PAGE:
Whether these particular GMOs are harmful or not, their presence in the food chain demonstrates the inability of the industry to maintain separation between GM and non-GM lines.
Bayer, Syngenta and other companies are developing unquestionably more potentially dangerous GM crops that have altered nutritional characteristics, produce therapeutic drugs or industrial chemicals. Like LL601RICE and Bt10 maize, these experimental lines do not exist officially and there are no tests available for them.
To reduce the risk, governments and companies will have to screen crops from high risk countries that grow and trial GM crops.
However, because companies maintain much information about the nature of their experimental GM crops as "confidential business information", screening will only be possible for the genes that are commonly introduced as markers, so the risk of contamination remains.
Governments also need to take the failure to comply with the law more seriously.
The fine for the Bt10 contamination incident in the USA was $370,000 (£196,000) - a trivial amount for a company the size of Syngenta. Europe and Japan took no legal action. That has to change if a more serious incident is to be avoided.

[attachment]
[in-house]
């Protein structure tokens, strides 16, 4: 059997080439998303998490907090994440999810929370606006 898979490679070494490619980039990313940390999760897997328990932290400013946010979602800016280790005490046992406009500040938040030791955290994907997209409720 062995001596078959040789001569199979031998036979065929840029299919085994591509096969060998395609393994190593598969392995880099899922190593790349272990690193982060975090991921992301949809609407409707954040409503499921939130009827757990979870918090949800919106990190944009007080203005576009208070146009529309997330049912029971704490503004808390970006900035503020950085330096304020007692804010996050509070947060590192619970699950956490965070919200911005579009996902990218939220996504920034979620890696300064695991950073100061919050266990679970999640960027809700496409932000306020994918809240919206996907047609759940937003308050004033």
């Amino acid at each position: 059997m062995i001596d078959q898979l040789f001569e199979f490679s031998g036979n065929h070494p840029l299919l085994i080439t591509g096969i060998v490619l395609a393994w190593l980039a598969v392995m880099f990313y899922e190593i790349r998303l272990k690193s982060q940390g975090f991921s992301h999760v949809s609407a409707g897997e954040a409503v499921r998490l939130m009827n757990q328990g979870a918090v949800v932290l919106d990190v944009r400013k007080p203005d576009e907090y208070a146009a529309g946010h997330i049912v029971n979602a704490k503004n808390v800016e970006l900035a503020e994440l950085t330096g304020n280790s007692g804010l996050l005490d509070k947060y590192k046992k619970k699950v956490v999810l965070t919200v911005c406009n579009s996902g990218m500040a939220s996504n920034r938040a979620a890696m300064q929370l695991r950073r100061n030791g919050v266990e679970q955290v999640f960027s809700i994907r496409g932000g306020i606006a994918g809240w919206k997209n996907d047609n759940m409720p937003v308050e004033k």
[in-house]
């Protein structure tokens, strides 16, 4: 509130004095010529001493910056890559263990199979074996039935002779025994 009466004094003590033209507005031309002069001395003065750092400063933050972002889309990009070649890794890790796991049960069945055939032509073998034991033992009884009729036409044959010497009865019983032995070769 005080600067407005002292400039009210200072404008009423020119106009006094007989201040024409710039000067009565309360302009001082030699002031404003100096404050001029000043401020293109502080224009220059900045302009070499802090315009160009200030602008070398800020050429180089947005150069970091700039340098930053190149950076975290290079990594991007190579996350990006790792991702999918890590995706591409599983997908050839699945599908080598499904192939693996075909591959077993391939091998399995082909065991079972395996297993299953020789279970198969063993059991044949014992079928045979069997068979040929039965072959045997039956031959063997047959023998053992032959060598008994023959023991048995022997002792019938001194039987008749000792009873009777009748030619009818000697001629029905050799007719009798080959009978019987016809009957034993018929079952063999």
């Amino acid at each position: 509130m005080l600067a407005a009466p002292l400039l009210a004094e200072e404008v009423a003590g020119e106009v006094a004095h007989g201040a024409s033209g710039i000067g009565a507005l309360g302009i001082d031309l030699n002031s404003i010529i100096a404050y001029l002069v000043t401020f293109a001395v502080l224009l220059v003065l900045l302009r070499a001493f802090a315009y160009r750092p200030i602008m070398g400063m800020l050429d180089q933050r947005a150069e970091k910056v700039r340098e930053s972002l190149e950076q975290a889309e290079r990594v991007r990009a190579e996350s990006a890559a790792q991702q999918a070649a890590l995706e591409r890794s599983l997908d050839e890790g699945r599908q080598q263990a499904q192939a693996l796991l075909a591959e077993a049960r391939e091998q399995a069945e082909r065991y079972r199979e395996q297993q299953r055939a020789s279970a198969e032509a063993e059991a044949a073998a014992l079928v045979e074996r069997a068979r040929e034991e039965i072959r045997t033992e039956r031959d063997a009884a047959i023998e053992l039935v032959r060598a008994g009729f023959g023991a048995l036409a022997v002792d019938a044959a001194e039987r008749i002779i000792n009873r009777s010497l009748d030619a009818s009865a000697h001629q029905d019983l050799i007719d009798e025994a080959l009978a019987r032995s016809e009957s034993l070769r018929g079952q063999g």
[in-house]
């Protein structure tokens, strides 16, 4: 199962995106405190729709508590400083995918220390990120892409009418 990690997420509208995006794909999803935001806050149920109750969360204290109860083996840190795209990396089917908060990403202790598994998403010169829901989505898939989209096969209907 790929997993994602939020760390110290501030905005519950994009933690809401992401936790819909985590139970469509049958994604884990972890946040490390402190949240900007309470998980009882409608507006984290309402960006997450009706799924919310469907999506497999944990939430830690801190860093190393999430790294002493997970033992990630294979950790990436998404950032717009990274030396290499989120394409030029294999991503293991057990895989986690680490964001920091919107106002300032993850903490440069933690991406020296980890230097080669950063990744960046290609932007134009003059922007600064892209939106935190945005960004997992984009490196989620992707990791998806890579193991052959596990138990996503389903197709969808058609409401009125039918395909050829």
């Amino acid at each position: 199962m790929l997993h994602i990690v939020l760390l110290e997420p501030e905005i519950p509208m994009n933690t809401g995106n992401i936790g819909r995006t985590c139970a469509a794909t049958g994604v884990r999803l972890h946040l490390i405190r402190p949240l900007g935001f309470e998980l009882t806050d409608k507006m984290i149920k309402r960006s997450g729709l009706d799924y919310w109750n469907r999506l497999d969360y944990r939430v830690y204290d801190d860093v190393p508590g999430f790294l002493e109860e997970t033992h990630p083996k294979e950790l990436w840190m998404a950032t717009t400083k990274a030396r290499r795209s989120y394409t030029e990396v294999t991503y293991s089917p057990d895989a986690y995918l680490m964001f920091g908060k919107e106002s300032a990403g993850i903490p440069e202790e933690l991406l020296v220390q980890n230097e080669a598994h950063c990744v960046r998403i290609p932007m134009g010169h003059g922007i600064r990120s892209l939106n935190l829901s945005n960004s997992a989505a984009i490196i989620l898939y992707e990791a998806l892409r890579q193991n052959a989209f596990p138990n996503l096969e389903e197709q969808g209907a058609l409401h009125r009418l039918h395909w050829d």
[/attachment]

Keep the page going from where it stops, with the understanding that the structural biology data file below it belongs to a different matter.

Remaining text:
Food companies must despair about the poor practice of the agbiotech industry. They have to face the public and deal with product removals and then try to obtain redress.
Insurers are likely to continue to be sceptical about providing cover for the risks arising from the use of GM crops and foods, and large biotech companies probably have to self-insure - something that will require explicit reporting to investors. GM crops still look more of a liability than an asset.
Dr Sue Mayer is director of GeneWatch UK, a not-for-profit group that monitors developments in genetic technologies from a public interest, environmental protection and animal welfare perspective
The Green Room is a series of opinion articles on environmental topics running weekly on the BBC News website